The “Chief” had hired his brother to watch the boat which with our ropes and bamboo sticks, was now fenced off. Out towards the Bay, beyond “Siboney”, ugly coral heads sprung out of the water covering the entire shoreline except for a two hundred foot section in front of the school; obviously the reason the site was selected. We still had the problem of how to get back to town. Sally and our friends had to be worried. At the Manila Yacht Club no doubt bar sales had skyrocketed as all drank to the demise of their Commodore. Fallen poles and trees blocked all roads into Manila. There was no electricity or telephones. We needed to get back. Through Dionisio we located a young man with an outrigger dugout canoe, about 12 feet long, with a lawn mower type engine to propel it. I promptly hired him, piled my family into the banca and headed to Manila, some 18 miles to the East.

Past Sangley Point, with the Manila Yacht Club less than 6 miles distant, the motor stopped. Having jousted with Briggs and Stratton engines for years, I joined our captain in his struggle to get it going. An hour passed as all four males yanked the starting rope, plugs were cleaned, fuel checked, to no avail. The boat had a short “mast” which I grabbed on to as I searched the horizon. Two more hours passed as we remained once again, castaway. Suddenly, I see emerging from the MYC a sailboat, and it is heading our way. I take off my T shirt and wave as it approaches. It is Van Bloemen, the Vice Commodore, in his big Dutch Ketch. As he comes alongside he looks over and says “Butler, what are you doing here?” I could only shrug. Towed into the Club, we received a warm welcome.

My good friend, Don Marshall, owner of Luzon  Stevedoring Company, offered me the use of a 20 ton floating crane with the proviso that no typhoons brewed. Three weeks passed until he sent one crew by land to dig under the boat to place two large rope slings, and the crane and tugboat left early in the day. High tide was at 11 that night. I sailed with Sanderson, the Lloyds agent, in his high speed motorboat for Cavite to spot the boat on a totally obscured shore still without power. The complex problem was eased by his high powered searchlight as we scanned mile by mile. We located “Siboney”, steered the tugboat captain into shore, and then headed in ourselves in his inflatable. All was ready. The tug pushed the crane onto the shore, the boom dipped, the foreman placed the slings into the hook and with a sharp order up popped “Siboney” and onto the deck of the barge.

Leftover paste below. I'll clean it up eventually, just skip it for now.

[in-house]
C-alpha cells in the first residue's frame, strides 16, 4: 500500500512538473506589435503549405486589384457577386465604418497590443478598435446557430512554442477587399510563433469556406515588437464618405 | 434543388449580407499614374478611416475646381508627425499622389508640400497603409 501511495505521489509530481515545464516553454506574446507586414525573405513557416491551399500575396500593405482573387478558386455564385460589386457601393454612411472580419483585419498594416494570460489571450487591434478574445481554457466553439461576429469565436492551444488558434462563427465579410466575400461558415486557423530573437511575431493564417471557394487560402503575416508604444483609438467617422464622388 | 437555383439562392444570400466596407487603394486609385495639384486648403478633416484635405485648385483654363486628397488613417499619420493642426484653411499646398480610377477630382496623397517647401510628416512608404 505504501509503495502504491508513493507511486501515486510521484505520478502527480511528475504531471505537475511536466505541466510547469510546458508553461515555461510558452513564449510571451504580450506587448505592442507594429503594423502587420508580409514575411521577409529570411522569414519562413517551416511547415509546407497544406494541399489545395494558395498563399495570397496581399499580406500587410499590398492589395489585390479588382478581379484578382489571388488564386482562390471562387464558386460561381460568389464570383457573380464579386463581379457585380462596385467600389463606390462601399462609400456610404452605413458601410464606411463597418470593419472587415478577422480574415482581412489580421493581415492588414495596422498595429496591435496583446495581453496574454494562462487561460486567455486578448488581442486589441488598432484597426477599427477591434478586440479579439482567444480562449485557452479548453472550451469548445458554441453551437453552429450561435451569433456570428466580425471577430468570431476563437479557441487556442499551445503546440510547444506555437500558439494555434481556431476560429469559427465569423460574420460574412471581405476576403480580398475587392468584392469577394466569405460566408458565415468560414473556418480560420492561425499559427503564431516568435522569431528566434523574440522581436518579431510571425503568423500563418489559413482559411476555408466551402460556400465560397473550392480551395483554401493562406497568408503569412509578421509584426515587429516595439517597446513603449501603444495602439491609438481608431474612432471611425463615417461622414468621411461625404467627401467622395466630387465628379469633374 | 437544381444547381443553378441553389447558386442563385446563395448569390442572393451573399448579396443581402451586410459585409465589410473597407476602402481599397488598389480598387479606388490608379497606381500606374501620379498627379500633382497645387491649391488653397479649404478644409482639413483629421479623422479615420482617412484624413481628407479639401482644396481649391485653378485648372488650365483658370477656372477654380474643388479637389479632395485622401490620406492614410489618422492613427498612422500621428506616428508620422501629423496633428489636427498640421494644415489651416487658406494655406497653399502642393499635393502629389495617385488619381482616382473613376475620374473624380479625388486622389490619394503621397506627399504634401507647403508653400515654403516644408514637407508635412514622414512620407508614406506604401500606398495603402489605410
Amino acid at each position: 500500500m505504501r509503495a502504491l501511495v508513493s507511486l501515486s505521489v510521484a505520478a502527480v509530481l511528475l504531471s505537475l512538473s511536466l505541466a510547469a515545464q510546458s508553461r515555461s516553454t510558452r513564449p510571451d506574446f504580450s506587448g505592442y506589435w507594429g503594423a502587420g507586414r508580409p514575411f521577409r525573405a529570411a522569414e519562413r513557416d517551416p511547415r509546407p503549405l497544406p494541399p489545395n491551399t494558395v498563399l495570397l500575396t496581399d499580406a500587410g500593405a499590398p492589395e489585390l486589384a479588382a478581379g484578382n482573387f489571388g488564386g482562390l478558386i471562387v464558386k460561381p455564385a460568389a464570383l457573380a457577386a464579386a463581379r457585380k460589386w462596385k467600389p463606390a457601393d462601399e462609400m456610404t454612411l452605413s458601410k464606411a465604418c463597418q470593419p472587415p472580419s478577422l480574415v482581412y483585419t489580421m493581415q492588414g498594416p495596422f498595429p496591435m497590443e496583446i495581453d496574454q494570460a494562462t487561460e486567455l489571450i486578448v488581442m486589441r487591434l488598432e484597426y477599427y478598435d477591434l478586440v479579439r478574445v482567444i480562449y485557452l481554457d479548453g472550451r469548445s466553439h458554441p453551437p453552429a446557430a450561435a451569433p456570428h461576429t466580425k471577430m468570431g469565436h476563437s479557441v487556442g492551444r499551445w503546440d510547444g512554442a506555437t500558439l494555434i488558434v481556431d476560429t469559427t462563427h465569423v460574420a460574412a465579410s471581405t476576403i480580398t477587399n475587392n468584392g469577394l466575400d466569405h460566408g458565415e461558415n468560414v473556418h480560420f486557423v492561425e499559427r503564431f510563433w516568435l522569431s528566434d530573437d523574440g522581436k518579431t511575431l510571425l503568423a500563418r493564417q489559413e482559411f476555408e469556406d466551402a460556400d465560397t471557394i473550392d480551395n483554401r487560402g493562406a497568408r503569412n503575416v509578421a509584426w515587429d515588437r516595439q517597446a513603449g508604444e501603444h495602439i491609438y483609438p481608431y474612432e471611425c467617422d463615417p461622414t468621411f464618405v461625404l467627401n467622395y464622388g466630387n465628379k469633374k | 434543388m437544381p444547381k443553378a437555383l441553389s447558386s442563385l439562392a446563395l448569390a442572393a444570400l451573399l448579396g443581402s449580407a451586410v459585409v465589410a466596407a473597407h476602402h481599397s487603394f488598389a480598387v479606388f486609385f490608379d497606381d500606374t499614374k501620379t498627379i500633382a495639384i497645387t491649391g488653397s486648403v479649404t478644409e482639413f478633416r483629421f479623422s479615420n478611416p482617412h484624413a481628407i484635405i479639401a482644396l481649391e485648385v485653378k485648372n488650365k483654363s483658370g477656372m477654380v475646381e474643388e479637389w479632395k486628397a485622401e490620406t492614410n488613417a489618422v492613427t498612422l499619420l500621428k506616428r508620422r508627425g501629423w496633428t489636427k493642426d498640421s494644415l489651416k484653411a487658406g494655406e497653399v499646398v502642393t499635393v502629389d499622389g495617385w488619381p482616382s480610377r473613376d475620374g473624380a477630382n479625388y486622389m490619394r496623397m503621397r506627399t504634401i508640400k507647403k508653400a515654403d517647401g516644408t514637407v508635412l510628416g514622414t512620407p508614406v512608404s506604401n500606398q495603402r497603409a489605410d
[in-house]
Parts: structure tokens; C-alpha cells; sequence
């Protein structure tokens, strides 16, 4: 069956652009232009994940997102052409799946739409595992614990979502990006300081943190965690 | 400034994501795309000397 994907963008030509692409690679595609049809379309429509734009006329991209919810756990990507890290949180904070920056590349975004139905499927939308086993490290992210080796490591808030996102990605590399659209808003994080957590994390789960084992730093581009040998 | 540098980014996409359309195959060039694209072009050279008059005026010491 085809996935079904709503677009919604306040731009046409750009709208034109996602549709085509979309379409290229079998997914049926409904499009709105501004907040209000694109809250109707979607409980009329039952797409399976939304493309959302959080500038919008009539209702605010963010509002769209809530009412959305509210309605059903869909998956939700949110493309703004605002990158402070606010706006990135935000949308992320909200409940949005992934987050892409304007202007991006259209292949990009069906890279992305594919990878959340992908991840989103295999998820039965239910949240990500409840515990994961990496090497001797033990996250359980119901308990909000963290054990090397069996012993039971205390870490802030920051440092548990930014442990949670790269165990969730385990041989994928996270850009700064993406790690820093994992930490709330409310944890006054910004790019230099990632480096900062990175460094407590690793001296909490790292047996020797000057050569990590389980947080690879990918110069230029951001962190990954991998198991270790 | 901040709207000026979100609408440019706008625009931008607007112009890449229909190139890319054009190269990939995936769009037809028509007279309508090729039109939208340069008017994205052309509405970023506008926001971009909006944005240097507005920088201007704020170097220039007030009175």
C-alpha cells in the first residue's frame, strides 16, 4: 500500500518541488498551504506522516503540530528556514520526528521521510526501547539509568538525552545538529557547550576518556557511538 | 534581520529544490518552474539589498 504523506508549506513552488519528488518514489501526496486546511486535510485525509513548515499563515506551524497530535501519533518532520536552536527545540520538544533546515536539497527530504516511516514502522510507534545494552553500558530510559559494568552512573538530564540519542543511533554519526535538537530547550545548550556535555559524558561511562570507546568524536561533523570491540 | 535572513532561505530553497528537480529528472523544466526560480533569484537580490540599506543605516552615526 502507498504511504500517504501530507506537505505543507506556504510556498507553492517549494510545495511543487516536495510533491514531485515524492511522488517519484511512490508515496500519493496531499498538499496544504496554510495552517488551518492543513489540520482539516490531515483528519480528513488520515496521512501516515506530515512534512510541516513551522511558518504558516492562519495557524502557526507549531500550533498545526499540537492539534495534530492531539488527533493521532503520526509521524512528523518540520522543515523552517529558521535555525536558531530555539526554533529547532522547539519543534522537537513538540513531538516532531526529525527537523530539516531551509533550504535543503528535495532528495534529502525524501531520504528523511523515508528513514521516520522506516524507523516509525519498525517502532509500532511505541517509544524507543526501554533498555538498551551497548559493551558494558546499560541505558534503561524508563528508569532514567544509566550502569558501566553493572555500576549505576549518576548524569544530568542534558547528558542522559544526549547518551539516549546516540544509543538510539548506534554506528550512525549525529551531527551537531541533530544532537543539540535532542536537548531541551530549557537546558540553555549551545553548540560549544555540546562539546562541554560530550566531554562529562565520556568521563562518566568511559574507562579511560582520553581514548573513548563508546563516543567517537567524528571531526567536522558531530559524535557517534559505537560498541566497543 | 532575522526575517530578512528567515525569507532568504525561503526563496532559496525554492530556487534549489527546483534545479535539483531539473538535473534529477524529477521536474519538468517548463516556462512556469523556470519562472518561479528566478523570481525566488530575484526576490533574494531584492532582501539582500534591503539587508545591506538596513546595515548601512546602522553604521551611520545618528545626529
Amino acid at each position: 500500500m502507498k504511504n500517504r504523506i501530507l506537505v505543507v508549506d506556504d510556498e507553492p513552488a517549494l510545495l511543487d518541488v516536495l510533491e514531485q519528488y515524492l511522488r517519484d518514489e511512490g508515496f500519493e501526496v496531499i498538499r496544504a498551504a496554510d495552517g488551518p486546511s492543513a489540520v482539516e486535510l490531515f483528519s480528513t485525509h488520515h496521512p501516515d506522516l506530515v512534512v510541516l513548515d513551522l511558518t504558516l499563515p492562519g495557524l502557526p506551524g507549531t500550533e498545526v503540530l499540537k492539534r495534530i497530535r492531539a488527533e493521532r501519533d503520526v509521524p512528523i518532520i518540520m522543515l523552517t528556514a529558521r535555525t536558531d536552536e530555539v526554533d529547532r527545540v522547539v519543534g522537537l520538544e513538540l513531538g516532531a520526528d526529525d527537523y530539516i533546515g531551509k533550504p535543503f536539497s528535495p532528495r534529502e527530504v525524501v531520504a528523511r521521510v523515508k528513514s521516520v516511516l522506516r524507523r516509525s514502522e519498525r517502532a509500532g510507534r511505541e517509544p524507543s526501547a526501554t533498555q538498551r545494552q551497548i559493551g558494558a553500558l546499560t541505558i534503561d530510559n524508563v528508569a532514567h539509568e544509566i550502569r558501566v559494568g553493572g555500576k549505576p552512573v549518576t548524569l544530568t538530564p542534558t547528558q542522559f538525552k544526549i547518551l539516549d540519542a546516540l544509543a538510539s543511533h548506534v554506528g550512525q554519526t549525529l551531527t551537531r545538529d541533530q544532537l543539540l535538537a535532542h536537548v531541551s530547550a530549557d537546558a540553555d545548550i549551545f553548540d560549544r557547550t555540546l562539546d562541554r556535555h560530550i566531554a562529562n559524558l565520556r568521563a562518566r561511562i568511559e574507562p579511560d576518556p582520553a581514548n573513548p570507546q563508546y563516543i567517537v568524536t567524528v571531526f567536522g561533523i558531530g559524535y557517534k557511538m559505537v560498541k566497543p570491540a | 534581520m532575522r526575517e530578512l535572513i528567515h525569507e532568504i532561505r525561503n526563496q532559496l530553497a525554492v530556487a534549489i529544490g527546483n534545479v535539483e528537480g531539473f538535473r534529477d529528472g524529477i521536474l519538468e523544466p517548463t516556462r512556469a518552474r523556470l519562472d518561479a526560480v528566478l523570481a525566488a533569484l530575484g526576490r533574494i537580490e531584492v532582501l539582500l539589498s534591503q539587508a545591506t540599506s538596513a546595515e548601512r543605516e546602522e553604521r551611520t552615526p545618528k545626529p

Back at the Manila Yacht Club, “Siboney” rested for a month, until I at last decided to go ahead with its repair, coaxed on by my good friend and master carpenter, Cadion. The starboard side was totally crushed and had to be replaced. I searched Manila for adequate lumber. Most wood I found was kiln dried, which tends to be brittle as the custom is to over fire the ovens. Friends put me on to a yard which had 18 to 20 foot long, 12 inch wide, 3 inch thick mahogany, all air dried. I bought his entire inventory for under $400. He split the 3 inch widths into 1.5 and 1 inch boards. At another yard I found palusapis, as good as ash, for the frames. In Chinatown I located ¼ by three inch ex-GI bronze bolts for use as fastenings.

Cadion went to work right after New Years Day. 17 carpenters, without power tools except for a drill which was mostly used to generate wood plugs, worked 12 hour days. Cadion pleaded, “Sir, you fix the starboard side only, you will have half a new boat and half old. You have bought enough wood to rebuild the entire boat.” And on that same tack, he talked me into redoing the deck and cabin. We ended up with a new boat. Cadion produced two 12 foot lengths of 8 inch pipe, filled them with water for use to bend frames. Utilizing lumber coming off the boat, he boiled the water with six 2x3 inch frames in each tube. Through experience he found that after boiling for four hours, the frames turned spaghetti-like. Thus the new boat emerged. He fastened the new frames to the existing planks, then replaced the planks from the garboard on up. When it came time to caulk, 12 caulkers turned the club into a machine gun range. I was sure I would be impeached.

At high tide at 11pm, February 15, surrounded by a hundred friends, we launched “Siboney. ” On February 28, with my China Sea Crew, we sailed the Lubang race, with an empty interior and no engine, and won the Wilkinson Trophy. Cadion said, enuf is enuf.. “I need the boat to finish the interior if you want to go to Hong Kong in April. When we sailed to Hong Kong, wood shavings still littered the deck.

I sailed “Siboney another 20 years, but then, that’s another story.

Bill Butler, July, 2000